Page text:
More Migrant Hostel Memories

This week’s story comes to the PMHPS from Bill Hankin:

Fishermans Bend Migrant Hostel. Entry in Hall St off Lorimer St. courtesy of Allan Marshall

“I arrived at Fisherman’s Bend hostel in November 1952 aged 5 with my parents Cliff and Josy Hankin and my younger brother, John. We came to Australia on the New Australia from Southampton with stops at Suez, Aden and Fremantle, I think.

At first we were sent to Bonegilla near Albury but it was too hot and also primitive: dust and drop toilets. And no jobs. So we moved to Fisherman’s Bend after four weeks.

Once there, my dad worked as a sheet metal worker at the CAC building the Sabre jets and the Jindivick pilotless aircraft. Mum worked at General Motors in the offices. We went to school at St Joseph’s Catholic Primary in Bay Street, Port Melbourne. We went there each day on the bus provided by the city bus service.

I remember playing in the swamps and lighting camp fires when playing Cowboys and Indians. The fire brigade had to come twice to put out grass fires in the dried out long grass swamp. And I had to get a fire extinguisher once to put out a fire that someone else had left. That got me a hiding from my mum – playing Cowboys and Indians.

Sometimes we walked over the Garden City beach to swim. Friday nights were movie nights and we saw a lot of films every week. At the end we kids collected all the drink bottles to collect the deposit refund on them.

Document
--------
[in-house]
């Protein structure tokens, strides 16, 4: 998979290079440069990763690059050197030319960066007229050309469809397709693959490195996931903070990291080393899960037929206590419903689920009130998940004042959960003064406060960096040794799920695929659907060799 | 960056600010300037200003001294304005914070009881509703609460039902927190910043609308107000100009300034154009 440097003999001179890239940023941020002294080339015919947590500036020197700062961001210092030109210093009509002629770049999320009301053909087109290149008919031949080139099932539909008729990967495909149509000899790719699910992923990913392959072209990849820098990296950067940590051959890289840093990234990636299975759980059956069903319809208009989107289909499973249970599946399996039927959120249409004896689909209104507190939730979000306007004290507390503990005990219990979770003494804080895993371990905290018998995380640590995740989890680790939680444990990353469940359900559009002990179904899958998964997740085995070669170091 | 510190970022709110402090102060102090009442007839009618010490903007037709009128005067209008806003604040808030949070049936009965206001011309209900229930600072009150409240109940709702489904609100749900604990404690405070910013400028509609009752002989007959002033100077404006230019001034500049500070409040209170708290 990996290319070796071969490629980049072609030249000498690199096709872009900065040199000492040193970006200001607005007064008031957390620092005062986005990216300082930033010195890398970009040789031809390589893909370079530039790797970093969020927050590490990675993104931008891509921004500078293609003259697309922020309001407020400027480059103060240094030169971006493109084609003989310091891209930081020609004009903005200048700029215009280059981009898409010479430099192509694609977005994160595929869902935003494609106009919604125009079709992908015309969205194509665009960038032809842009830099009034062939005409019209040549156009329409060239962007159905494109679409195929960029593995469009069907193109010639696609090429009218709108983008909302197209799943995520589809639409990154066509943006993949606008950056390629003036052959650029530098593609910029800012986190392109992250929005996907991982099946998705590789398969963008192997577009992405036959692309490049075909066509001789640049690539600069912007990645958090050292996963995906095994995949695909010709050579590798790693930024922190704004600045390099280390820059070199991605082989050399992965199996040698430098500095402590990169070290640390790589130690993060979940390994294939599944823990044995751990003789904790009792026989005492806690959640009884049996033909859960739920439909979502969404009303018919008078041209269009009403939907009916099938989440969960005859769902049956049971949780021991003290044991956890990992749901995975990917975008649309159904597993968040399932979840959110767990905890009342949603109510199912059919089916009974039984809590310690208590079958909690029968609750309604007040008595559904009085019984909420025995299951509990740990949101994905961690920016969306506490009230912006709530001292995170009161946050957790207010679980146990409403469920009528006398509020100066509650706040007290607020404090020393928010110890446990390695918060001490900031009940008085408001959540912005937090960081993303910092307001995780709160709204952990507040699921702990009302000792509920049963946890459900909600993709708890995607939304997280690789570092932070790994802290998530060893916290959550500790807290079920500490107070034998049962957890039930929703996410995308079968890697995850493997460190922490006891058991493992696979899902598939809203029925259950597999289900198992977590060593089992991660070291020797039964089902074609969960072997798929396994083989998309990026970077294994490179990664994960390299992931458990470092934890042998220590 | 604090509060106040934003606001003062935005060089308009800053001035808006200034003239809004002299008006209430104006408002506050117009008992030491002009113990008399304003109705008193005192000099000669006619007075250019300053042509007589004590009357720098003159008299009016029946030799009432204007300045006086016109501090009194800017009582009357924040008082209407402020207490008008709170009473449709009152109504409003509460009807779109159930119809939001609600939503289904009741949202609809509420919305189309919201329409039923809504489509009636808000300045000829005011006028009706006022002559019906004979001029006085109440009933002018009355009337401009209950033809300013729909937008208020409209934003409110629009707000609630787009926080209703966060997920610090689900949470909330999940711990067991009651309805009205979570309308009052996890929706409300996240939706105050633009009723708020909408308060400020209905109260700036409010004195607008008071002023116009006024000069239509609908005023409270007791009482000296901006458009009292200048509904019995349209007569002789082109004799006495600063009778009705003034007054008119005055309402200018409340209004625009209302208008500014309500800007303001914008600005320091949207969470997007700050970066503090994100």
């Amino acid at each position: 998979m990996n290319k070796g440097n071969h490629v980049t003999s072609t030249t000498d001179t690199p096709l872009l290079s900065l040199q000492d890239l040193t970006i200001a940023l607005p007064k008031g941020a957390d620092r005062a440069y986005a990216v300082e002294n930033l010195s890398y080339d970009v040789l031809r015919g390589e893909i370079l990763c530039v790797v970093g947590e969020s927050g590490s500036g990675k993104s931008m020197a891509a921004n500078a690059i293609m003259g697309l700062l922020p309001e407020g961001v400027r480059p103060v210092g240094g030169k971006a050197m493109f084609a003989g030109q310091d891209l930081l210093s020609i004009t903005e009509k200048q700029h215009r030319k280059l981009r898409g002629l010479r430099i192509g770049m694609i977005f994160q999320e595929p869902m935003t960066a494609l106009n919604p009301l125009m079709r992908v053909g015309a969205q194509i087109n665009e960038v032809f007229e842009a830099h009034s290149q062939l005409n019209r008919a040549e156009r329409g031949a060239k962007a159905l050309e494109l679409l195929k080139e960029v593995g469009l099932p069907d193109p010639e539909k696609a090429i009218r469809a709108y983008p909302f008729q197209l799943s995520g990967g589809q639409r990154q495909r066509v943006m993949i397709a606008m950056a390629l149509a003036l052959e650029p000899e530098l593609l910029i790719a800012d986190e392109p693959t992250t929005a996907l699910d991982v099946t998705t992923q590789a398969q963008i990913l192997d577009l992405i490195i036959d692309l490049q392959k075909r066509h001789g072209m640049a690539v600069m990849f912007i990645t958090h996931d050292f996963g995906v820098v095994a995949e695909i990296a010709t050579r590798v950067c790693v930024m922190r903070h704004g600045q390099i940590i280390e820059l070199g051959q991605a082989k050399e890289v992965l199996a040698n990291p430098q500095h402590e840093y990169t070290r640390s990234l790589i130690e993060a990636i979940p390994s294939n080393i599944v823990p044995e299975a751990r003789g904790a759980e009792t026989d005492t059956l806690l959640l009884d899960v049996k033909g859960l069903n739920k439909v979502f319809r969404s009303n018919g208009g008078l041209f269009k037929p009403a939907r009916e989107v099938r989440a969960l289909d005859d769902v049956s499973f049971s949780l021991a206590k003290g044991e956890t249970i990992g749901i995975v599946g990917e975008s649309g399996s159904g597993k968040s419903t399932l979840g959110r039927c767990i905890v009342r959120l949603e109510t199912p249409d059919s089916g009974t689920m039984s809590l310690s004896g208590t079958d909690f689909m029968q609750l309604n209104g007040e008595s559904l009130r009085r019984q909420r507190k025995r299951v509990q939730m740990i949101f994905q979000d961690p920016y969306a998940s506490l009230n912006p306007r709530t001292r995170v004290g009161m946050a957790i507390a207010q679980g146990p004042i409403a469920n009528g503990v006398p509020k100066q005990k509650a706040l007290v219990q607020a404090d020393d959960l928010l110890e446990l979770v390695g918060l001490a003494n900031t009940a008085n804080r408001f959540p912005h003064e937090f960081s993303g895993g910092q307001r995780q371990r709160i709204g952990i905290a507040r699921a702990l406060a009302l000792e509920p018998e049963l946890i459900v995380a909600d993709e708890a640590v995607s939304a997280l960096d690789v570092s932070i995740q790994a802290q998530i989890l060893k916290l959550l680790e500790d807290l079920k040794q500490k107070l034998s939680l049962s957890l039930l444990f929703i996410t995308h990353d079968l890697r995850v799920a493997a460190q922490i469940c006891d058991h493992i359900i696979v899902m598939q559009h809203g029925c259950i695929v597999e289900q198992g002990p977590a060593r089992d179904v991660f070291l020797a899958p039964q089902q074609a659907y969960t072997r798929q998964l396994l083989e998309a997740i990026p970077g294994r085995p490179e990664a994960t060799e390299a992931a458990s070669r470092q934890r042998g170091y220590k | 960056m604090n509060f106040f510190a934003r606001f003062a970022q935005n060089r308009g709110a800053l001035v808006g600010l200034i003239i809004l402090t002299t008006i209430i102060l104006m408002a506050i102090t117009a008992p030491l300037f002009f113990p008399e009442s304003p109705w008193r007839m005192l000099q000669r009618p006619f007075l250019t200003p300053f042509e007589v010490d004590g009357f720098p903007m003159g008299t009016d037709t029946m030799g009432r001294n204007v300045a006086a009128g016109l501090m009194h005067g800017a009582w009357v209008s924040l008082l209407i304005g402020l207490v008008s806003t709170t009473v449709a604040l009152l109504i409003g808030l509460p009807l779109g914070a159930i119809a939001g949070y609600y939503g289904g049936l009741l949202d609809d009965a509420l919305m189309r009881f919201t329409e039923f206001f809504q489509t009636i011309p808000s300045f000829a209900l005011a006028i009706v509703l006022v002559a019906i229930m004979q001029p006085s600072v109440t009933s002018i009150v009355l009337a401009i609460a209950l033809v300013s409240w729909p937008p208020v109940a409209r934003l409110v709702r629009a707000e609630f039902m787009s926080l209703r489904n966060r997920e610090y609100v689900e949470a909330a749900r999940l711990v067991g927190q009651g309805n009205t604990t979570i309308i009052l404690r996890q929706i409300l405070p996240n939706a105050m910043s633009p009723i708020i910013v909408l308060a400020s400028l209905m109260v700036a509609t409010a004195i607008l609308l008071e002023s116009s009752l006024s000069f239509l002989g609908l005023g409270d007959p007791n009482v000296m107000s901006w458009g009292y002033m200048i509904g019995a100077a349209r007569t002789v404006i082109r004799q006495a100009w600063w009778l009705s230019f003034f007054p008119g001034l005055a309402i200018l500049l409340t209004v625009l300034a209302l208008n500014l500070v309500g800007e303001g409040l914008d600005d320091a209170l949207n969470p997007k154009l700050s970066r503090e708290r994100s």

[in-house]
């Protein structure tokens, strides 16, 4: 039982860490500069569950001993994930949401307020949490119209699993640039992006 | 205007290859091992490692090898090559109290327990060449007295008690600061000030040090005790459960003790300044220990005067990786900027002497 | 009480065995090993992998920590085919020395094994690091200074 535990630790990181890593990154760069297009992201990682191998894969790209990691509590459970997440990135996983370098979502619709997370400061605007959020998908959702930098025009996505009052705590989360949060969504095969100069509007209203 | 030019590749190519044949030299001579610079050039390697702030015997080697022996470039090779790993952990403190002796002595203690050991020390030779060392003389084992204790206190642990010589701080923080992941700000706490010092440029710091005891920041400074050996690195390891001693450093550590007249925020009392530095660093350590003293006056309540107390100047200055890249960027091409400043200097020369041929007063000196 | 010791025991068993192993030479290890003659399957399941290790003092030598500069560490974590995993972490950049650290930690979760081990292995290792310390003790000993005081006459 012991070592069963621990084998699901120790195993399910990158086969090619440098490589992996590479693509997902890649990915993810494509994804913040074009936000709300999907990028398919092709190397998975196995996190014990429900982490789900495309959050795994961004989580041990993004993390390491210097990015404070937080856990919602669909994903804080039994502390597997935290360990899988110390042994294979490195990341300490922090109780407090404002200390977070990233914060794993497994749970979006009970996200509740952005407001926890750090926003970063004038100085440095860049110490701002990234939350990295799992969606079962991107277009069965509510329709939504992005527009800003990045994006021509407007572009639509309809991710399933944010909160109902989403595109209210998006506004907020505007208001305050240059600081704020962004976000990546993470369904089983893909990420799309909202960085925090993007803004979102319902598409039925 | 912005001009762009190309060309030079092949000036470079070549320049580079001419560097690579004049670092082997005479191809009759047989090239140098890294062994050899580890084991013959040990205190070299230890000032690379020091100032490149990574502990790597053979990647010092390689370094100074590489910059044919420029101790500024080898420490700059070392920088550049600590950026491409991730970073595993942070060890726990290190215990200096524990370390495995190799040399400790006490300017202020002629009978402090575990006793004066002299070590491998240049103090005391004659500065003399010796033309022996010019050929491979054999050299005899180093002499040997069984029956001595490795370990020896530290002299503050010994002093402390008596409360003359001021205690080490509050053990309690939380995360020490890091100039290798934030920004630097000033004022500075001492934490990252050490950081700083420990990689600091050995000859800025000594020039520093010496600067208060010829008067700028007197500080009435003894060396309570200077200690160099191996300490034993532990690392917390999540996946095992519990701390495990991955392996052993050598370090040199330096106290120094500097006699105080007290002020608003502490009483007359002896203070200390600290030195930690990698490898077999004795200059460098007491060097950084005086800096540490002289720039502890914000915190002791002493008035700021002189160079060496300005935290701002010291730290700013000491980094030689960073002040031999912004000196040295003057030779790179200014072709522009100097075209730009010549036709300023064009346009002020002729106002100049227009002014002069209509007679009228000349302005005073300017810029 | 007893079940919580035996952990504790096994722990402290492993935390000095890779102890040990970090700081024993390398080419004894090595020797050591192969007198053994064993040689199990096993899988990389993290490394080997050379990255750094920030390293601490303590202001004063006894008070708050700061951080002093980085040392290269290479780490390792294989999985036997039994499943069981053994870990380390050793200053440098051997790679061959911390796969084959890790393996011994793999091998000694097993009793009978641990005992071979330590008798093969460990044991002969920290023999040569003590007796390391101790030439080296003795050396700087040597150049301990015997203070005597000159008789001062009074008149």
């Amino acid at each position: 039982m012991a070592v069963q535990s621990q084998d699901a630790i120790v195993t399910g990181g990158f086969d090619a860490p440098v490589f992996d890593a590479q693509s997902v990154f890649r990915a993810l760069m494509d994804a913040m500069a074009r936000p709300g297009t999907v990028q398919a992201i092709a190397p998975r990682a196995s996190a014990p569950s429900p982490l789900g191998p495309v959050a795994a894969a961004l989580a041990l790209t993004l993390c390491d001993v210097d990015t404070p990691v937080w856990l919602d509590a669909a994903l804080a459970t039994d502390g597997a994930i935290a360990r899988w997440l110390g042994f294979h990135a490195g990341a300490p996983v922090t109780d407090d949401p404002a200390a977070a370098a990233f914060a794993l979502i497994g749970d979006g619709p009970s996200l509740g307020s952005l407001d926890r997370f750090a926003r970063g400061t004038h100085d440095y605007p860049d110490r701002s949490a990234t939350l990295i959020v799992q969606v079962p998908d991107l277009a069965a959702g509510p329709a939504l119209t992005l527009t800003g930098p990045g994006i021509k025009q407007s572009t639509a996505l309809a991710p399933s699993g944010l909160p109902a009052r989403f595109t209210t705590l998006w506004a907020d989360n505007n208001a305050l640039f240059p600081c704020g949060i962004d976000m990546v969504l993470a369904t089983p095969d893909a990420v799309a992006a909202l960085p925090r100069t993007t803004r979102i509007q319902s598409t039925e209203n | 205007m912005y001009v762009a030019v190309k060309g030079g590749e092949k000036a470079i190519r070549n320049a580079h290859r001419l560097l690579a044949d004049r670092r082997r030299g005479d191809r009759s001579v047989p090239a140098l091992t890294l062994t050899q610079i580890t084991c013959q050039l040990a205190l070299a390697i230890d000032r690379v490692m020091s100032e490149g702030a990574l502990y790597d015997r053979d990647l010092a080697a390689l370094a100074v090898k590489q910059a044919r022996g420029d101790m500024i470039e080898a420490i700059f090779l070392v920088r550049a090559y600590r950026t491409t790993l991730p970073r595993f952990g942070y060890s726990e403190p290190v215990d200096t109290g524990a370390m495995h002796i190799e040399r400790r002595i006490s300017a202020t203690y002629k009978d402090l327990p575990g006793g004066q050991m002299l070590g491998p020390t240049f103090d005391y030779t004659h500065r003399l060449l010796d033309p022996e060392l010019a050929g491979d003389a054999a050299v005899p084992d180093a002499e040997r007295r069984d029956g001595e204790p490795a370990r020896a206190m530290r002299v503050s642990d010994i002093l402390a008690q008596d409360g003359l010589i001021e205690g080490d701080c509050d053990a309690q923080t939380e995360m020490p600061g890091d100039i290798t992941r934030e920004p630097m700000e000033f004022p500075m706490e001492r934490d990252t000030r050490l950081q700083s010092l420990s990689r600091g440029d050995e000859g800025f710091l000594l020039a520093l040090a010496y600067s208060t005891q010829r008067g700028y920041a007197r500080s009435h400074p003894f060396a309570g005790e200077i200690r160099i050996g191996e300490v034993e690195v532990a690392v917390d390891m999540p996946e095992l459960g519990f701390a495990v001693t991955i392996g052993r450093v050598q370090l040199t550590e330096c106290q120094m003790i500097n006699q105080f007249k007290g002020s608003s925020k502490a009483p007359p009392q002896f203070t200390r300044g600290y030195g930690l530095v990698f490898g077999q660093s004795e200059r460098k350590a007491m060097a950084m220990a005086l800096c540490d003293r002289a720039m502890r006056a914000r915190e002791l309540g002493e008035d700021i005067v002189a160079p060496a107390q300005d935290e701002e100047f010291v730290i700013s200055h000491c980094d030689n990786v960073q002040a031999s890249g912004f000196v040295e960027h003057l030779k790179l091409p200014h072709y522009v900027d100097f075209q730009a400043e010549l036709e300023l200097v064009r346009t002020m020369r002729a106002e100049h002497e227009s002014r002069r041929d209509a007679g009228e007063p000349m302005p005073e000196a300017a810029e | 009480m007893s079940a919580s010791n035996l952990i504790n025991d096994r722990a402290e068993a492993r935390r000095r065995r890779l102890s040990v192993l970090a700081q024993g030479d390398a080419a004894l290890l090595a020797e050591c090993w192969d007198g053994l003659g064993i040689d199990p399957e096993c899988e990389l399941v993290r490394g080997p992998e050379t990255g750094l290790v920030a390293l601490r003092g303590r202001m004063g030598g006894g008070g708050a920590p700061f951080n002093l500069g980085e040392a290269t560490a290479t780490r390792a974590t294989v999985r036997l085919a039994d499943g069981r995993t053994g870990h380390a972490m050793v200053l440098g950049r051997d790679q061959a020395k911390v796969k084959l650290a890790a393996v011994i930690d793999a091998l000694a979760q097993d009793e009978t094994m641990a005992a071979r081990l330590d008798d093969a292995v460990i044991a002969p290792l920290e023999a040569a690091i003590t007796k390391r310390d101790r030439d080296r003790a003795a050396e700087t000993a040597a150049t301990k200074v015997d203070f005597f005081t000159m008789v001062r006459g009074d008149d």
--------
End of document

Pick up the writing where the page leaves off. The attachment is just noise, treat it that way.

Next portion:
Also there concert nights – usually on a Saturday nights or special occasions like Xmas. Groups from other migrant hostels would sometimes come to perform and songs and we would go to their’s as well.

It was a socially rich life.

I also remember the kid gang fights. There were kids from the UK, the Netherlands, Germany, the Baltic countries, Spain and Poland and later Hungary. At St Joseph’s Primary School School there were also lots of kids from Italy and Malta.

During the holidays I remember walking along the wharves looking at the ships. And walking through the abattoir where sheep and cattle were being killed. Nobody shoo’d us away. The stench was terrible though.

The RAAF planes would take off and come into land straight over the hostel. I remember us kids looking at them a 100 feet or so above our heads while playing on in the playground on the swings or monkey bars.

Dad worked at CAC for three years. He did a lot of night shift work there. Mum was keen to buy her own block and home so she worked at  Holdens. They worked a lot and tried to save money.

My family was at Fisherman’s Bend till October 1956 – almost four years. We then moved to our own home at Research where a number of other English families had bought 1 1/4 acres blocks to build houses.

All these memories have been stirred up by reading John Braniff’s Book Close to the Wind. He also spent time at the hostel.”

More
Braniff, John David Lovell Publishing, 2009  Close to the wind : growing up Catholic, working class, migrant and a religious in Australia 1955-2005

Read the comments that other residents have left on an earlier post about the hostel.

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